Bed Bath & Beyond, Kohl's Repeat as Fast Gainers
By Finest Linens and Things online report.
New York — The Home Textiles Today exclusive Top 50 Retailing Giants in Home Textiles continued to grow its share of the total market in 2006, increasing 5.1% to $24.7 billion, or 90% of the market.
The total home textiles retail universe in 2006 was $27.4 billion, up 3.0% from $26.6 billion in 2005.
And while the Top 10 remained the same, with sales of $17.5 billion, up 5.5% from their 2005 combined sales of $16.6 billion, there were shifts in those players' ranks. Even more significantly, the Big Three — Wal-Mart, JCPenney, and Bed Bath & Beyond — moved closer together in total home textiles revenues.
Wal-Mart, once again in first place, had 2006 home textiles revenues of $3.64 billion, up 5.1% over its 2005 sales. JCPenney had '06 home textiles revenues of $3.06 billion, a gain of 3.1% — and meanwhile Bed Bath & Beyond swelled by 11.4% to $3.04 billion over its '05 revenues.
In the sales derby among the Big Three that began with the 2005 rankings, Bed Bath is closing in on both of the leaders with significantly higher dollar and percentage sales increases.
In comparing 2006 versus 2005 among the trio, there was a difference of $575 million in '06 between JCPenney and Wal-Mart, compared with a $492 million gap between the '05 sales. However, the gap between JCP and Bed Bath & Beyond for '06 was $25 million, a dramatic closing from the $242 million that separated them in '05. And the difference between Wal-Mart and BBB closed to $600 million for '06 versus $734 million in the '05 period..
Target, for the second year, retained its fourth place slot with home textiles sales of $2.6 billion, up 4.1%.
Within the Top 10, the only rankings shift was the trading-places dance between Kohl's, attaining $1.1 billion in sales and moving to No. 5, up from No. 7 in '05, while Linens 'n Things, at $993.0 million, dropped to No. 7 from No. 5. (With new information available, privately-held LNT's home textiles volume as a proportion of total sales has been restated, corrected dramatically downward for both years.)
Just as Target retained its fourth position, others holding in place were Kmart, in sixth place at $1.0 billion, a drop of 6.3%, and T.J.Maxx/Marshall's at No. 9 with $615 million, a 3.4% gain.
New to the Top 10 list at No. 10 is Williams-Sonoma, which replaces its major division Pottery Barn (no longer reported separately in the Top 50 Retailing Giants) in that slot. Corporately, the company had home textiles sales of $595 million, up 8.2% from its '05 sales of $550. Even as Pottery Barn continues to be the major home textiles player in the company, its West Elm and Williams-Sonoma Home businesses have expanded their reach into the textiles world.
The Top 5, with sales of $13.5 billion, was up 6.8%, and accounted for 54.6% of the Top 50 compared with 53.8% in '05. This is a significant concentration of retail power — in contrast to the relatively static condition of the Top 10, which now represents 71% of the Top 50 revenues, up just slightly from 70.7% in '05.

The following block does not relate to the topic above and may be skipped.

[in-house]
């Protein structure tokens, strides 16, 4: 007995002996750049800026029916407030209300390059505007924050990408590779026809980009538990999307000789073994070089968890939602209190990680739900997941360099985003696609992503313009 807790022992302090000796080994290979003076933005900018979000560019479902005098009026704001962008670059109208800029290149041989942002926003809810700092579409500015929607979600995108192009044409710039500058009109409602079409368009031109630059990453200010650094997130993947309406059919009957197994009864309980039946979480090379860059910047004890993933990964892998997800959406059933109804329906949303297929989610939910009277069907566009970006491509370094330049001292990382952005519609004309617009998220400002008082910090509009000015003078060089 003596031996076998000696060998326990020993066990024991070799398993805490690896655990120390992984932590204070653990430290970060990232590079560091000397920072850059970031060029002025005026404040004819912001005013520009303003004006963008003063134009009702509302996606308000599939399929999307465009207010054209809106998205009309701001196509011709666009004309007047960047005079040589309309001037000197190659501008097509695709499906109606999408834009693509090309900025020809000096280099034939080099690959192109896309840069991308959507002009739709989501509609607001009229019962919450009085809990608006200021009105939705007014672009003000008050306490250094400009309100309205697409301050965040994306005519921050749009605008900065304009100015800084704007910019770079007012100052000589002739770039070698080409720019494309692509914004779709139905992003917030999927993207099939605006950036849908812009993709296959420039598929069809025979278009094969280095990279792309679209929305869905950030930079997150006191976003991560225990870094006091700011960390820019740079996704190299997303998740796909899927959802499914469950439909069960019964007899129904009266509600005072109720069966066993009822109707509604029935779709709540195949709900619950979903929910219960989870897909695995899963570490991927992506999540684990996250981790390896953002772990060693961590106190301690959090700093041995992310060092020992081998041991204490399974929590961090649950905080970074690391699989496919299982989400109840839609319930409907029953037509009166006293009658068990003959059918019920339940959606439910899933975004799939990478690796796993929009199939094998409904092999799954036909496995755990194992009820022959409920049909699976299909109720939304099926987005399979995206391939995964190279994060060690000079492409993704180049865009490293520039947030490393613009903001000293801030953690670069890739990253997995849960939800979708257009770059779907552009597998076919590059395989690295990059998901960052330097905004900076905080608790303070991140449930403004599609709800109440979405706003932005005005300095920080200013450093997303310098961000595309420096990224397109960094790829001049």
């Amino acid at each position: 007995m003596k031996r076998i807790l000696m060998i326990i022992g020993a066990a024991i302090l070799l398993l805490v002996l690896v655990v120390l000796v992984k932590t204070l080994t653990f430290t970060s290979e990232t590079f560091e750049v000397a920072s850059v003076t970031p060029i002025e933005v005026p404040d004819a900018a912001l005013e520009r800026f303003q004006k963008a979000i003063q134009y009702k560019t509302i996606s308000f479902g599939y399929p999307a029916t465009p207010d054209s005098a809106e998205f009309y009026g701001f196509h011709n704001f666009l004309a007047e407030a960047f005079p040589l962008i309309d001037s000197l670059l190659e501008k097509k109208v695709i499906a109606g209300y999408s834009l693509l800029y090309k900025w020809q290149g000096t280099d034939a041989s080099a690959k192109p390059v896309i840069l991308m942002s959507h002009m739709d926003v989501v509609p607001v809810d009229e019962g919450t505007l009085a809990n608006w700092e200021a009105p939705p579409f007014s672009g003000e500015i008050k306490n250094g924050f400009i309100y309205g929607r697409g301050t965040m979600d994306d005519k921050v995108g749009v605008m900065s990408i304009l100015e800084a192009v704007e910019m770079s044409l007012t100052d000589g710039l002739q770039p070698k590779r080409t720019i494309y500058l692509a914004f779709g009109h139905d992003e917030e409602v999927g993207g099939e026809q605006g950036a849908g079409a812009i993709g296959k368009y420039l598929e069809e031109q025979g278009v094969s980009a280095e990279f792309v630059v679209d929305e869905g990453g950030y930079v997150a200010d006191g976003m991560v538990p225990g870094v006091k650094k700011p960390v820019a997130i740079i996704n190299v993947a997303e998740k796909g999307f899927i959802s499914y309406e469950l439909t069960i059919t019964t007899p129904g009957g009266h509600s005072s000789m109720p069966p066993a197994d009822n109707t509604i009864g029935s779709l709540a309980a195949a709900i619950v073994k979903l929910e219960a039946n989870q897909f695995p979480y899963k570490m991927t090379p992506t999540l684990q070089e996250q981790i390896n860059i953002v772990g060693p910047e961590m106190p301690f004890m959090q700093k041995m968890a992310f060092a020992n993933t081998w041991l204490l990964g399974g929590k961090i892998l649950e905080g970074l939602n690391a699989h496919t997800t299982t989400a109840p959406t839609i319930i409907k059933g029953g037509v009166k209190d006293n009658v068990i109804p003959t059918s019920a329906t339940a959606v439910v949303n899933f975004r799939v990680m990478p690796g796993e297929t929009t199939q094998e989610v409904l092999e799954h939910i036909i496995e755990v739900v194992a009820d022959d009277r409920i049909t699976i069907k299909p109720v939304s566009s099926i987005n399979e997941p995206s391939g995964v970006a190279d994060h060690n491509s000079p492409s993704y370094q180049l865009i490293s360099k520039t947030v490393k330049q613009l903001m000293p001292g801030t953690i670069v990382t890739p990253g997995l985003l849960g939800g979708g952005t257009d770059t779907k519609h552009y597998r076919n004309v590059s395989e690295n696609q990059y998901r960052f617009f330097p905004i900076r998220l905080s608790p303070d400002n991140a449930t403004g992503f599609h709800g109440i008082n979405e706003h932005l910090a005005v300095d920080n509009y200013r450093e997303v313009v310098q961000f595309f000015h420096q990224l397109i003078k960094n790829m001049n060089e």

In the rankings from No. 11 to No. 20, there are two new players — Hanover Direct, at No. 19 with sales of $230.0 million — flat with '05 but up from No. 21 in the rankings; and Lowe's, at No 20, up from No. 24 with '06 sales of $222.0 million, up 8.8% from '05.
Big Lots, now at No. 11, swapped rankings with Sears, now at No. 12. Family Dollar held its place at No. 13 with a 7.7% sales gain; Ross Stores jumped to No. 14 from No. 17 with a 16.4% increase.
As Luxury Linens, the Burlington Coat Factory division, moved down one spot with a 2.8% sales decline to $315 million, IKEA moved up from No. 20 to No. 16 with $305 million for '06. Anna's Linens, at No. 18, edged up from No. 19, on a sales gain of 13% to $260 million in home textiles.
The Top 20 represents $20.7 billion in home textiles revenues for '06, up 5.5% from '05, and 83.9% of the Top 50's revenues for '06, compared with 83.5% of the Top 50 in '05.
New to the ranks of the Top 50 below the Top 20 are The Bon-Ton Stores at No. 32, the result of the department store group's string of acquisitions, in particular the Northern Division of Saks Inc. The Bon-Ton had home textiles sales of $149.0 million, up 2.8% over '05. The other newcomer is Ashley Furniture HomeStores, the exploding retail arm of Ashley Furniture that came in at No. 46 with home textiles sales of $74.0 million.
The rankings continue to be impacted by the consolidation of statistics resulting from the acquisition of May Department Stores by Federated Department Stores — now Macy's, Inc. The 2005 sales figures included full-year results for Macy's Home Store — which was the first time the rankings combined all five Macy's divisions — as well as a five-month sales record from the former May units. The 2006 home textiles results include Macy's Home Store as well as a complete 12 months of May units. Interestingly, the ranking stays the same at No. 8, with an aggregate 5.8% increase to $820.0 million.
There were eight of the Top 50 companies who had double-digit sales gains for the '06 year, led by IKEA with a 24.5% increase, bringing its home textiles sales to $305 million. The other double-digit increasers were Kohl's with 18.3%, Ross Stores with 16.4%, Restoration Hardware with 15.7%, Big Lots at 13.2%, Anna's Linens at 13%, Costco at 12.8%, and Bed Bath & Beyond at 11.4%.
In all, 35 of the 50 retailers recorded gains.
Three companies were flat compared with '05: Hanover Direct, Country Curtains and Lands End, and Finest Linens and Things.
On the double-digit minus side were three retailers: Sears with a decline of 11.6%, No. 42-ranked Stein Mart with a drop of 10.8%, and Linen Source at No. 48 with a drop of 10%.
There were 11 retailers recording declines for 2006.